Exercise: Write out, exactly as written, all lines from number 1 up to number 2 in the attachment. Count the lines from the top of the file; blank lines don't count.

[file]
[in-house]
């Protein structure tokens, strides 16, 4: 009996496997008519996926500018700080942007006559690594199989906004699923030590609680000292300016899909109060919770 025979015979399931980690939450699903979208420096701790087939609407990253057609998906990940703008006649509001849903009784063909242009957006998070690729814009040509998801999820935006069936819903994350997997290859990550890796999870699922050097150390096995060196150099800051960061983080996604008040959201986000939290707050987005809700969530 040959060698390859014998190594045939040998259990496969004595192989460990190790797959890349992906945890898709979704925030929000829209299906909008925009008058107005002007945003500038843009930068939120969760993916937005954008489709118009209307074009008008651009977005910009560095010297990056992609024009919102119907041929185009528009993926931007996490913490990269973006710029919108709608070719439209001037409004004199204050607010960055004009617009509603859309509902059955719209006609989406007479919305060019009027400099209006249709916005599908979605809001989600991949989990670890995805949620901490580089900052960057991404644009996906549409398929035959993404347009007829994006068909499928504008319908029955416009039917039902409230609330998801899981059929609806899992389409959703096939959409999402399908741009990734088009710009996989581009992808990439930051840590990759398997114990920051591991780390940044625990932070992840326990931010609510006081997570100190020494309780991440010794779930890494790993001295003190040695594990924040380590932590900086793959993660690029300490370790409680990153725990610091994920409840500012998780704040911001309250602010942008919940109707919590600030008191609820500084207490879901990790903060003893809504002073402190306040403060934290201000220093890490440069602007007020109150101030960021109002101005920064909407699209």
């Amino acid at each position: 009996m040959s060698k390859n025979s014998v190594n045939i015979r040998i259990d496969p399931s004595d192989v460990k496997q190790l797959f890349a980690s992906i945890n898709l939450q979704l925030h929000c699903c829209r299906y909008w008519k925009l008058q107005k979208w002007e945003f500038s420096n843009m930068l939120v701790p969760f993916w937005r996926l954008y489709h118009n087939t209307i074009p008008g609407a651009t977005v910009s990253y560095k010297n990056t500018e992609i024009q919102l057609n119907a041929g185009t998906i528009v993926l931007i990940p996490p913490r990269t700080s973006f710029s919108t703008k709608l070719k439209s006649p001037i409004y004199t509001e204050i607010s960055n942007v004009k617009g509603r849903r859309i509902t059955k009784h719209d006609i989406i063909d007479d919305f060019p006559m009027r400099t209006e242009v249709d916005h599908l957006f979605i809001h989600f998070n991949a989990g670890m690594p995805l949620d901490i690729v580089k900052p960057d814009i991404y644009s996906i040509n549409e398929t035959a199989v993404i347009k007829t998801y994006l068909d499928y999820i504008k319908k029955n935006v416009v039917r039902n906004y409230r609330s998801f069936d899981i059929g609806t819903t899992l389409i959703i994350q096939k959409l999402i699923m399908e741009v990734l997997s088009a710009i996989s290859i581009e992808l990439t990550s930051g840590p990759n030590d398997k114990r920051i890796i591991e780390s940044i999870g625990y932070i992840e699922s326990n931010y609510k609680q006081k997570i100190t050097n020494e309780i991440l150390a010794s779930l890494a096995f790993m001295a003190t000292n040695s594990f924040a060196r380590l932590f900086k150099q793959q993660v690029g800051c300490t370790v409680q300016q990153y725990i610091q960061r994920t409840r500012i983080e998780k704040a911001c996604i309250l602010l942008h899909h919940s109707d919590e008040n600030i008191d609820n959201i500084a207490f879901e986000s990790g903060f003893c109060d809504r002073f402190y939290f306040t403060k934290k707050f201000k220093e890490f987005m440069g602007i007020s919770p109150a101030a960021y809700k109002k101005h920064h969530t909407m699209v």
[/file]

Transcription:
[in-house]
């Protein structure tokens, strides 16, 4: 009996496997008519996926500018700080942007006559690594199989906004699923030590609680000292300016899909109060919770 025979015979399931980690939450699903979208420096701790087939609407990253057609998906990940703008006649509001849903009784063909242009957006998070690729814009040509998801999820935006069936819903994350997997290859990550890796999870699922050097150390096995060196150099800051960061983080996604008040959201986000939290707050987005809700969530 040959060698390859014998190594045939040998259990496969004595192989460990190790797959890349992906945890898709979704925030929000829209299906909008925009008058107005002007945003500038843009930068939120969760993916937005954008489709118009209307074009008008651009977005910009560095010297990056992609024009919102119907041929185009528009993926931007996490913490990269973006710029919108709608070719439209001037409004004199204050607010960055004009617009509603859309509902059955719209006609989406007479919305060019009027400099209006249709916005599908979605809001989600991949989990670890995805949620901490580089900052960057991404644009996906549409398929035959993404347009007829994006068909499928504008319908029955416009039917039902409230609330998801899981059929609806899992389409959703096939959409999402399908741009990734088009710009996989581009992808990439930051840590990759398997114990920051591991780390940044625990932070992840326990931010609510006081997570100190020494309780991440010794779930890494790993001295003190040695594990924040380590932590900086793959993660690029300490370790409680990153725990610091994920409840500012998780704040911001309250602010942008919940109707919590600030008191609820500084207490879901990790903060003893809504002073402190306040403060934290201000220093890490440069602007007020109150101030960021109002101005920064909407699209």